“The present moment is the substance with which the future is made. Therefore, the best way to take care of the future is to take care of the present moment. What else can you do?”-Thich Nhat Hanh
Children are laughing, there is a slight smell of a freshly sliced orange and the clouds are dancing in the periwinkle blue sky. I feel the grass on my bare feet. That is my conscious living today.
We live busy lives and there is a lot going on every day, but recently I find myself asking this question: how do we, including myself, handle stress, pressure, and tension in our day-by-day lives?
I live a busy life like many of us do. A working mom of two, there is always the long commutes on the busy freeways and the seemingly endless streets of Los Angeles. I would get home to feed the children while I ate a bowl of cereal at the sink, hungry, still in my work clothes. I operated like a butterfly with the hiccups; I would arrive at a destination and I could hardly remember the drive or what I was thinking about. I could not understand what was going on with me. I lived an unconscious life.
Habits can be broken. I committed to change my emotional and mental state and embrace a present life. I am now hearing the birds in a musical way and remembering exactly where I had noticed something special when I drive. Even though I have a constant battle of the brain each day, I commit to doing the inner work so that my inner light can radiate through to the outside.
The ability to embrace the present has been new to me. Living today, I look at my hands and notice where my feet are. They are planted on my foundation, in the present moment. I shift my thinking to gratitude and suddenly my perspective of my anxiety, fear and tension shifts. Instantly, I know I can pivot my thinking away from negative thoughts with a deep breath. When anxiety hits suddenly, I try to smell, taste and hear three things in the space around me.
Changing the way I think and actions with basic tools is my starting point. Taking time to smile at a stranger, allowing a car to change lanes ahead of me, taking the grocery cart back – better yet, taking someone else’s cart back. Anonymous acts of kindness thinking of others and not myself. I veer my thinking to my heart and not my mind. I find myself holding my hand over my heart before I speak. In that split second, I can pause to check my motives, which can change a challenging reaction to any outcome. Many cultures practice this; it was new to me, I had learned behaviors with our lifestyle.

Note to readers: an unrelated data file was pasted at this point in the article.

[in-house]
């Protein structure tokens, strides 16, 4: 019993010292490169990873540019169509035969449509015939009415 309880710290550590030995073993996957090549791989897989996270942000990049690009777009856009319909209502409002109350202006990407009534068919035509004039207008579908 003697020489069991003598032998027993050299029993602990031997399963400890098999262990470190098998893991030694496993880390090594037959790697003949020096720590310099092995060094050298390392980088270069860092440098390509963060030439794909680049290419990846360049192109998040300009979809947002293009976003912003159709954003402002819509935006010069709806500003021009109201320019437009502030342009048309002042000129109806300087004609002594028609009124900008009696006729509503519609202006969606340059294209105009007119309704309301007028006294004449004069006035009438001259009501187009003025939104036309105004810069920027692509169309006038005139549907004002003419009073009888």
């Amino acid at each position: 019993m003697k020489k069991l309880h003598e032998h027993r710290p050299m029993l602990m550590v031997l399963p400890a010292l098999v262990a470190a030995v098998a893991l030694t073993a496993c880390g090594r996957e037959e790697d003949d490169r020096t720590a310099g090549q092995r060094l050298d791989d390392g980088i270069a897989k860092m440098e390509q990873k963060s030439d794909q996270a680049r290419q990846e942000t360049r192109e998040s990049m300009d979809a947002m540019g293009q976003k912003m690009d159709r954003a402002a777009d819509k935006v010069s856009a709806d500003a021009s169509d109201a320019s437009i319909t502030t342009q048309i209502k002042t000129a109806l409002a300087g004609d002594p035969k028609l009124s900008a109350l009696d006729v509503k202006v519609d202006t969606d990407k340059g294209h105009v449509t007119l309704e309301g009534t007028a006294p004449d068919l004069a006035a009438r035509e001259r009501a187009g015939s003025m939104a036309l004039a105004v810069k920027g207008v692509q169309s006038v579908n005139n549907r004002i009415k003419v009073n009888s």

I have also embraced a spiritual practice and a set of principles for living that gets me through the daily stress and tension. They are a set of spiritual principles that have become my moral compass to guide me to right living daily.
For example, I refer to my ingredients of humility as compassion and empathy. When I am really struggling, I surrender that my life or a circumstance is unmanageable, I ask for spiritual help (from my own Higher Power) knowing that unless I get out of the way and allow the matter run it’s a natural course, I directly create chaos, such as an actor running the show. I then check the wrongs I have done each day, make amends wherever possible, and always try to see my part. Practicing forgiveness makes my pillow soft at night.
I have found meditation is a way of life and a useful vehicle to get into the present. Silent meditation, music, guided breathing, or affirmations are the styles I use regularly. I substitute listening to the radio for meditation talks. I meditate to sleep and before I rush out of bed the next morning, I give myself five minutes to take deep breaths, I use simple mantras of self-love, with a timer on the meditation app instead of the snooze button on the clock. This gives a fresh start of positive intentions.
I learned the average human head weighs around 5kg or 11lbs. I sit at the computer, look down to cook, read, scroll through my cell phone; I feel it all in my neck, back, and shoulders. Sometimes I Imagine I am carrying a bowling ball as a head, weighing down my spine with my shoulders scrunched up towards my ears. A simple exercise I practice is taking my index finger and gently using the pushing back technique of my chin. My spine aligns and my shoulders relax while driving, walking, and sitting. This conscious action helps me get present and I feel my chin moved like it’s hunched over, to feeling alignment. It is a physical stress releaser for the body.
A change in bad habits leads to a change in life. Little tasks that used to seem so taxing and almost insurmountable every day became easier: I am preparing coffee or tea the night before, writing out what needs to be done for the week. When possible, I am meal prepping to eat mindfully. To avoid the stress of arriving five minutes late after hitting every red light possible, I welcome those red lights into my day and I leave five minutes earlier. Being on time is character building. People can count on me. My son’s former coach would say, early is on time, on time is late, and late is unacceptable. It’s a helpful reminder.
I start the day with: I’ve never been here, today. I like what is possible and I think I will stay here, where I am for the next 24 hours.
We all can be eagles, appreciate the daily gifts of life, and rise to a new way of conscience living.
Rachel Roe Mallon is a Sober mom, the advocate for Mental Health (daughter with schizoaffective) advocate for son, trained Family-Peer Support Specialist, volunteer teacher for NAMI Family2Family, and passion being a voice for the voiceless.